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Zimbabwe’s tech star asks Obama about sanctions

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It took less than 15 minutes for Zimbabwe’s 21-year-old ICT entrepreneur and Mandela Washington Fellowship recipient, Takunda Chingonzo to convince US President Barack Obama to promise a relook at the targeted sanctions against Zimbabwe.

REPORT BY JOHN MOKWETSI IN WASHINGTON DC UNITED STATES

 

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Chingonzo interviews Obama

In a ground-breaking interview held in front of dozens of African leaders, world business executives and the media at the US Africa Business summit, Chingozho, who was selected among the 500 African fellows, took the opportunity to tell Obama the need to give business in Zimbabwe a chance.

Watched by people in Zimbabwe and all over the world via live internet streaming, Chingonzo touched on a pertinent issue that has been discussed on social media and here in Washington.

Takunda, who is co-founder of Neolab Technology, a multi award-winning startup and co-founder of Saisai Wireless, asked in an elaborate question:

“And I understand that the sanctions that we have — that are imposed on entities in Zimbabwe, these are targeted sanctions, right? But then we have come to a point in time where we as young Africans are failing to properly engage in business with U.S.-based entities because there hasn’t been that clarity. These entities believe that Zimbabwe is under sanctions. So what really can we do to do try and clarify this to make sure that we as the young entrepreneurs can effectively develop Africa and engage in business?”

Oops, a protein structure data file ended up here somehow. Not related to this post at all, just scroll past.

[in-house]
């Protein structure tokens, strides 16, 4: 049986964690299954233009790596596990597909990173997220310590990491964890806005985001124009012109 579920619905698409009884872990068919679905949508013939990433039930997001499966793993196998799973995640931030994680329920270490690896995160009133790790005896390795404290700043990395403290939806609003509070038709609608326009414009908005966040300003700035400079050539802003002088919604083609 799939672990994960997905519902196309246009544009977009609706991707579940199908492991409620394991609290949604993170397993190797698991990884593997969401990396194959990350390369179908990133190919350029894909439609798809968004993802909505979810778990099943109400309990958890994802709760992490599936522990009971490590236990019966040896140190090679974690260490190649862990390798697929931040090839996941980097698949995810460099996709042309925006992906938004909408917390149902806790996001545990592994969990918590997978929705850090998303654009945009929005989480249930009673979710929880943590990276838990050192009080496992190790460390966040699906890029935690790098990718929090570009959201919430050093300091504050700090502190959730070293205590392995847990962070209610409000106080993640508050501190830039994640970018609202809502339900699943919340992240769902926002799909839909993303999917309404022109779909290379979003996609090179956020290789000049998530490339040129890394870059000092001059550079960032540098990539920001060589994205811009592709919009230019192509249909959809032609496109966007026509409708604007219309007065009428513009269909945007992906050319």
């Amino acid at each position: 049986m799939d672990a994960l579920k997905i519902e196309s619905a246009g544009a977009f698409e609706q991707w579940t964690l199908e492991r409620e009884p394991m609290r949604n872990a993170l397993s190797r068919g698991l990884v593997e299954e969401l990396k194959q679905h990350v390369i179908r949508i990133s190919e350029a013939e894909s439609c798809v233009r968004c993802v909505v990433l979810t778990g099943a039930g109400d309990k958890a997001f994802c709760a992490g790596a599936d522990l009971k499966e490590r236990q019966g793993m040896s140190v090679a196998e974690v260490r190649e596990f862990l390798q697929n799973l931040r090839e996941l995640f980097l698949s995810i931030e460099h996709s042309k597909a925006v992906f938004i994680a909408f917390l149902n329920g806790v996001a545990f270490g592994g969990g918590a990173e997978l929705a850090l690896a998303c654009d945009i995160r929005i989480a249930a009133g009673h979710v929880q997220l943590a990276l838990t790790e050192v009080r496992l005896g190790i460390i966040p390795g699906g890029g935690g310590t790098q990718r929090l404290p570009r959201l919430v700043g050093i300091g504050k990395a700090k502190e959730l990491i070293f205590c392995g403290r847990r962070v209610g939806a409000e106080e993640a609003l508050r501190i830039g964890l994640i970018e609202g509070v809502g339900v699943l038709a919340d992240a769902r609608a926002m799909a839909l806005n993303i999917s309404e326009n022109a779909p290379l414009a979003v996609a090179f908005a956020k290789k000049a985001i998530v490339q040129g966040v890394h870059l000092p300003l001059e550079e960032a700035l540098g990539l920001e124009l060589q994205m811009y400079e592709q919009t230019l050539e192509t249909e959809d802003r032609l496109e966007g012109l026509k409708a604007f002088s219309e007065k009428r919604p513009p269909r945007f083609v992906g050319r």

This drew a long answer from Obama who, at first centred on the political conflict between Washington and Harare that has seen President Robert Mugabe being excluded from the three day US Africa Leaders’ Summit.

Obama answered:

“Well, obviously, the situation in Zimbabwe is somewhat unique. The challenge for us in the United States has been, how do we balance our desire to help the people of Zimbabwe with what has, frankly, been a repeated violation of basic democratic practices and human rights inside of Zimbabwe.”
He then extended an olive branch to Zimbabwe entrepreneurs asking them to use the Department of Commerce and the other U.S. agencies where they could meet and propose projects “that allow us to say this is something that will advance as opposed to retard the progress for the Zimbabwean people.”

Obama added in response to further pressing on the issue of sanctions: “Well, let’s see if we can refine them further (sanctions) based on some of the things you’re talking about.”

Articulate and confident Chingonzo spoke to NewsDay about how he came to share a stage with Obama.

“I was interviewed over the phone, as were a good number of other fellows I think, and they selected me. I was more than excited but also came to the realisation that this was bigger than me, that this opportunity was for everyone else back home working on their project, product or service.”

He said he had brought up the issue of sanctions because it was a genuine concern for most business people in Zimbabwe who are often turned down by US entrepreneurs.

“It is an issue that has affected a good number of entrepreneurs in Zimbabwe. These sanctions are allegedly targeted, they however in effect have been affecting individuals trying to do business in Zimbabwe, and US organisations are not treating them as “targeted” hence my question. It’s important that politics should not interfere with business.”

With Obama telling the audience to partner with young entrepreneur, the sun is certainly shining on the young leader’s future.

“There are quite a few business people who are interested in the work we are doing at Saisai, and others interested in investing in Zimbabwe and other startups that I work with at Skyhub in Bulawayo. The future is bright, and Zimbabwe is the best place to be right now, as an entrepreneur,” Chingonzo said.

 

Watch this Interview, go to 18 minutes

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